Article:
Next, the front subframe must be detached. Start by removing the complete exhaust assembly, then disconnect both bottom ball joints (Fig.3), both anti-roll bar links and unbolt the power steering rack from the subframe.

How to replace a clutch on a 2011 Mini Cooper D

Ease down both plastic aero floors to access the subframe’s rear bolts (Fig.4), remove the lower pendulum engine mount (Fig.5), then support the subframe with a transmission jack.

How to replace a clutch on a 2011 Mini Cooper D

Removing the bolts, ease the subframe backwards and, once free, lower on the transmission jack and stow safely (Fig.6).

Drain the gearbox oil and remove both driveshafts. When removing the O/S driveshaft, the support bearing mounting must be unbolted from the engine block. Remove the clutch slave cylinder and stow away from the gearbox, disconnecting the multi-plug from the gear recognition switch on the front of the gearbox. Then, unbolt the power steering pipe retaining brackets and position the pipes away from the gearbox. Remove the lower bellhousing bolts, leaving one easily accessible bolt to support the gearbox.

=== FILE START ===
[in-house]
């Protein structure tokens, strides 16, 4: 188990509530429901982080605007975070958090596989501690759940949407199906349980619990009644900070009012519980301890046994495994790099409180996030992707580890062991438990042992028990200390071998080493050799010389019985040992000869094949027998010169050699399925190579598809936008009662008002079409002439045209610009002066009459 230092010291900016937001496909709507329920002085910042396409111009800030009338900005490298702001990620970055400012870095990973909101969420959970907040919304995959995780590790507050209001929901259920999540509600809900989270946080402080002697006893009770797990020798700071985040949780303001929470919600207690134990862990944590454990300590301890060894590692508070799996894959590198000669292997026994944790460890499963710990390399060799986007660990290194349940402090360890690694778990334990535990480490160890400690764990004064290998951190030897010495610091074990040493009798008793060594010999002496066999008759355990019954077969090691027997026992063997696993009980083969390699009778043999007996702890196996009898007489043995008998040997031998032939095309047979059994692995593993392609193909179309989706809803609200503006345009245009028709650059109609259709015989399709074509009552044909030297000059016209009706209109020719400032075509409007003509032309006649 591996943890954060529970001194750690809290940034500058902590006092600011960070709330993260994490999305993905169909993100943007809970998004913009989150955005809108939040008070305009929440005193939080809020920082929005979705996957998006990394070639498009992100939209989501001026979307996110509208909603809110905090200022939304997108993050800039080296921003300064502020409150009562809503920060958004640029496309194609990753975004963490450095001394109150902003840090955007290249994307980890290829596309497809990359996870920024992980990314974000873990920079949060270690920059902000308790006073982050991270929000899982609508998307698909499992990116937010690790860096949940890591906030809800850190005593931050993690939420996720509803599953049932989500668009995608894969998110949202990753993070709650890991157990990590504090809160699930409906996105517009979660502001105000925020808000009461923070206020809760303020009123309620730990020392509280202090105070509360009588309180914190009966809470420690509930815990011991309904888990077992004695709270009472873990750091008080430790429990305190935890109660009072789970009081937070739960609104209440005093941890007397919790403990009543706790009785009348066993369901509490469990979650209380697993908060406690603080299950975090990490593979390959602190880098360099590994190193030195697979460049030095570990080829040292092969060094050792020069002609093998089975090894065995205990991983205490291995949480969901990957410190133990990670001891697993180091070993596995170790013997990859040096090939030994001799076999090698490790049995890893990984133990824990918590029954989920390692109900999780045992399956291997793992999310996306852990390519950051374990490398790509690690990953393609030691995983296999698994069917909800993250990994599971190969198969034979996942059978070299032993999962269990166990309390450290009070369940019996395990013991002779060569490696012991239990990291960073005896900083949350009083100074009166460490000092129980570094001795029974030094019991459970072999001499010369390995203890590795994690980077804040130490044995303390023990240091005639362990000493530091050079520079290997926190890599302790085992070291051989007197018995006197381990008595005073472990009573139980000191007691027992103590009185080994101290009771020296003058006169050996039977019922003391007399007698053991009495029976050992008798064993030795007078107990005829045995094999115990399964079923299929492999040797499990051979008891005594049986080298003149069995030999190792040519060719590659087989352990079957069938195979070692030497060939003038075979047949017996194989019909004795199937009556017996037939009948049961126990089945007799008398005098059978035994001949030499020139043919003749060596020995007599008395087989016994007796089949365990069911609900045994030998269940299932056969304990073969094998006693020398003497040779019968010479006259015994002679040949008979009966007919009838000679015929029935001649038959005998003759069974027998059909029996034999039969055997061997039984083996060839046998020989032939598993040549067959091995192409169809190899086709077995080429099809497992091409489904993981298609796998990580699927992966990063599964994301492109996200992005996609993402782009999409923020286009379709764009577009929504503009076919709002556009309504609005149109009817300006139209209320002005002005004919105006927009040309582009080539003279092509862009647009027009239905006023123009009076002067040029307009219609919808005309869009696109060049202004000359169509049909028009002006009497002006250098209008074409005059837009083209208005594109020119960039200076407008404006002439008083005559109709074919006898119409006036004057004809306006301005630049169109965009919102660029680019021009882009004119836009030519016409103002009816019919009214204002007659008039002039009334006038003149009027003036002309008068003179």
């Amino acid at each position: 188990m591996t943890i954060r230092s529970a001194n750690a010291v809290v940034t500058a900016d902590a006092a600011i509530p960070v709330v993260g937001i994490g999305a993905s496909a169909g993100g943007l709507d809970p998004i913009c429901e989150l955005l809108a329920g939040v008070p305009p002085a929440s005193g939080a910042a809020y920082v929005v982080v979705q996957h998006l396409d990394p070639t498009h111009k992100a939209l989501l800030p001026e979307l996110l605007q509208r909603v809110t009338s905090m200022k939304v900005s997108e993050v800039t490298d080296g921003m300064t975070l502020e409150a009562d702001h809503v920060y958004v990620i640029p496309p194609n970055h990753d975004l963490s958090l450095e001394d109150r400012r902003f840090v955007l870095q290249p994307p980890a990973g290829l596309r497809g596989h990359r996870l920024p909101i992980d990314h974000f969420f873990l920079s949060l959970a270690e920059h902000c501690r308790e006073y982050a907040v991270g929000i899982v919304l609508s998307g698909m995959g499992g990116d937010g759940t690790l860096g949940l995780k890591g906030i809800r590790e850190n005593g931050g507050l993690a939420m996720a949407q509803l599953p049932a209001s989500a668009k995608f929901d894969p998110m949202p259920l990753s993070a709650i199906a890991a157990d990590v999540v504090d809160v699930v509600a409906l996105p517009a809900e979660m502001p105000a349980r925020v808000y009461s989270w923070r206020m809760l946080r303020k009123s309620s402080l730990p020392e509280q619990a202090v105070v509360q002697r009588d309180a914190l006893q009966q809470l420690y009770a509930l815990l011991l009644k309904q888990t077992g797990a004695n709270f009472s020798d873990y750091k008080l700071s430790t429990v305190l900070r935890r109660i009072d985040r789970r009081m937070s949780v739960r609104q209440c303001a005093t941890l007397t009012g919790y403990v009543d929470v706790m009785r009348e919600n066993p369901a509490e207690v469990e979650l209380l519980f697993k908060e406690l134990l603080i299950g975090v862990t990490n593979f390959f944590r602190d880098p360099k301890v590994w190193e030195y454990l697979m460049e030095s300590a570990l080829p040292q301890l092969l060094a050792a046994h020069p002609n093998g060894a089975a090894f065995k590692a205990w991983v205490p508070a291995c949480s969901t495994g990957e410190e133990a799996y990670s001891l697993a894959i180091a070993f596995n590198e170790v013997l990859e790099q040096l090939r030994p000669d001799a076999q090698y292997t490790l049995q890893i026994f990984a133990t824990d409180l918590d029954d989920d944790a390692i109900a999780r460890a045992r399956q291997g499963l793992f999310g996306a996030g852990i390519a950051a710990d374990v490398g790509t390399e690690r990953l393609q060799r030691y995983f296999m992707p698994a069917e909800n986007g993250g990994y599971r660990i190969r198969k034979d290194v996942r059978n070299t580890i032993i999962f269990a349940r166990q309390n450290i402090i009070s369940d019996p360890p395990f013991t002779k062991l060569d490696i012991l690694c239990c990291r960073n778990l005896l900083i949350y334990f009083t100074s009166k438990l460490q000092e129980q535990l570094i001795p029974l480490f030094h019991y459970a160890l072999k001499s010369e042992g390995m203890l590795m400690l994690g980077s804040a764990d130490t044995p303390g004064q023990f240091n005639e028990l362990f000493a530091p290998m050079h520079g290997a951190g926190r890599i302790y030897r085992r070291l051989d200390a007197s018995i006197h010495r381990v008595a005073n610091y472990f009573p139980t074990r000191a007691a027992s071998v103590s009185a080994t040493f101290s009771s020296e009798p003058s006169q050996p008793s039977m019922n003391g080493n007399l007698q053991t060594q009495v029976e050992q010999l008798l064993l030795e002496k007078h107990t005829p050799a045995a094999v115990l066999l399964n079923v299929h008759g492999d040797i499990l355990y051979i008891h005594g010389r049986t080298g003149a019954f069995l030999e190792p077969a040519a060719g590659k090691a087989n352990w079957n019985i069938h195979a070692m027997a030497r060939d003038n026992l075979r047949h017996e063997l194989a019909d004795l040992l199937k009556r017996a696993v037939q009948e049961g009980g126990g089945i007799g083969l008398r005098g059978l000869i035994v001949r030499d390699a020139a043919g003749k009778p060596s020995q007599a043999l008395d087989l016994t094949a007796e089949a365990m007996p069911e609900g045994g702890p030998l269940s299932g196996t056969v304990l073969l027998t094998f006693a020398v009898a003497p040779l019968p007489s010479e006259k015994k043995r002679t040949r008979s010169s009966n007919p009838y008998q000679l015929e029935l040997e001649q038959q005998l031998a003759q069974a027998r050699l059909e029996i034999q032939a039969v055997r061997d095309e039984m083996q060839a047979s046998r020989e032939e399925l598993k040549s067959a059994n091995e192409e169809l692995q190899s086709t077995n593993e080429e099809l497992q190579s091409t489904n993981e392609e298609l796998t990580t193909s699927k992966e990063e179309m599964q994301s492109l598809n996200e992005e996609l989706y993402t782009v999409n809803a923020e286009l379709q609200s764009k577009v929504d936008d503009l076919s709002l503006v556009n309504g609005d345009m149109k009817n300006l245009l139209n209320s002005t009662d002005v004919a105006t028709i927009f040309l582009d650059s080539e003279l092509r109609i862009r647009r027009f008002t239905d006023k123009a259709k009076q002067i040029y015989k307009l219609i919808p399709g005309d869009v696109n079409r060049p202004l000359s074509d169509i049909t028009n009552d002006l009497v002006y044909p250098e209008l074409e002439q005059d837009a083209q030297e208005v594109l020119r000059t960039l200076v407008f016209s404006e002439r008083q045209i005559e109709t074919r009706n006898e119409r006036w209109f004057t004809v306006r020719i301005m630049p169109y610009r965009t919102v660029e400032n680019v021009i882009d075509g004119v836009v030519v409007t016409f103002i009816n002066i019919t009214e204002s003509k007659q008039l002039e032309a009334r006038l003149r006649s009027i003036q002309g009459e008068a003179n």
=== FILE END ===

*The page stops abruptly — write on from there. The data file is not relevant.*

Support the engine with an engine support, unbolt the gearbox mounting from the gearbox, support the gearbox with a transmission jack and remove the final bellhousing bolt. Lower the engine and gearbox slightly to gain more clearance to aid gearbox removal and then ease the gearbox away from the engine. When the gearbox input shaft is clear of the clutch, lower the transmission jack and remove the gearbox.

Fault diagnosis

On inspection of the clutch and, more importantly the release system, the fault in this example was identified as the clutch release arm, which had cracked through (Fig.7), causing it to flex and hit the clutch pressure plate (Fig.8) and therefore was not able to provide a full master cylinder stroke.

At this point of the repair, the customer was advised of the repair costs for a new clutch, dual mass flywheel and a new release arm, and authorisation to carry out the repair was given.

Clutch replacement

Unbolt the clutch assembly from the DMF and then remove the DMF, inspect the back of the engine for any oil or coolant leaks that could contaminate the new clutch and DMF and rectify as required.